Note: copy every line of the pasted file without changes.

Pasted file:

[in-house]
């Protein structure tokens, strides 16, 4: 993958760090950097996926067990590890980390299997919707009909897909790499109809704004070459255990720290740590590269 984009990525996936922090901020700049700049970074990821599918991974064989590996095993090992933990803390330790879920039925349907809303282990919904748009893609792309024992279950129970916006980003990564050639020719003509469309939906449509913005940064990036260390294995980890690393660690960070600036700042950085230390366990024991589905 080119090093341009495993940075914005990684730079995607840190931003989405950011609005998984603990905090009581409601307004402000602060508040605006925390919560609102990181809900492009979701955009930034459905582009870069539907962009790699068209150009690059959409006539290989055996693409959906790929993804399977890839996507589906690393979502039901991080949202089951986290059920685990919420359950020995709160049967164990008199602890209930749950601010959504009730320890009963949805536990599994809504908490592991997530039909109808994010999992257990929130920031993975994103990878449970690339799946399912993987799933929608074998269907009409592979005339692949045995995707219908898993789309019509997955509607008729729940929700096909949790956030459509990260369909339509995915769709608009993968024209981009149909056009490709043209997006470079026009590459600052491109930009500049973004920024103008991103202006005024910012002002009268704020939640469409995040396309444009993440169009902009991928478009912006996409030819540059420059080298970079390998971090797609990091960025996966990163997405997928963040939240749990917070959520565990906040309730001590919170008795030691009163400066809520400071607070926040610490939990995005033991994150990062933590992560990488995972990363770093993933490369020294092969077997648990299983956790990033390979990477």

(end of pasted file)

[in-house]
């Protein structure tokens, strides 16, 4: 993958760090950097996926067990590890980390299997919707009909897909790499109809704004070459255990720290740590590269 984009990525996936922090901020700049700049970074990821599918991974064989590996095993090992933990803390330790879920039925349907809303282990919904748009893609792309024992279950129970916006980003990564050639020719003509469309939906449509913005940064990036260390294995980890690393660690960070600036700042950085230390366990024991589905 080119090093341009495993940075914005990684730079995607840190931003989405950011609005998984603990905090009581409601307004402000602060508040605006925390919560609102990181809900492009979701955009930034459905582009870069539907962009790699068209150009690059959409006539290989055996693409959906790929993804399977890839996507589906690393979502039901991080949202089951986290059920685990919420359950020995709160049967164990008199602890209930749950601010959504009730320890009963949805536990599994809504908490592991997530039909109808994010999992257990929130920031993975994103990878449970690339799946399912993987799933929608074998269907009409592979005339692949045995995707219908898993789309019509997955509607008729729940929700096909949790956030459509990260369909339509995915769709608009993968024209981009149909056009490709043209997006470079026009590459600052491109930009500049973004920024103008991103202006005024910012002002009268704020939640469409995040396309444009993440169009902009991928478009912006996409030819540059420059080298970079390998971090797609990091960025996966990163997405997928963040939240749990917070959520565990906040309730001590919170008795030691009163400066809520400071607070926040610490939990995005033991994150990062933590992560990488995972990363770093993933490369020294092969077997648990299983956790990033390979990477």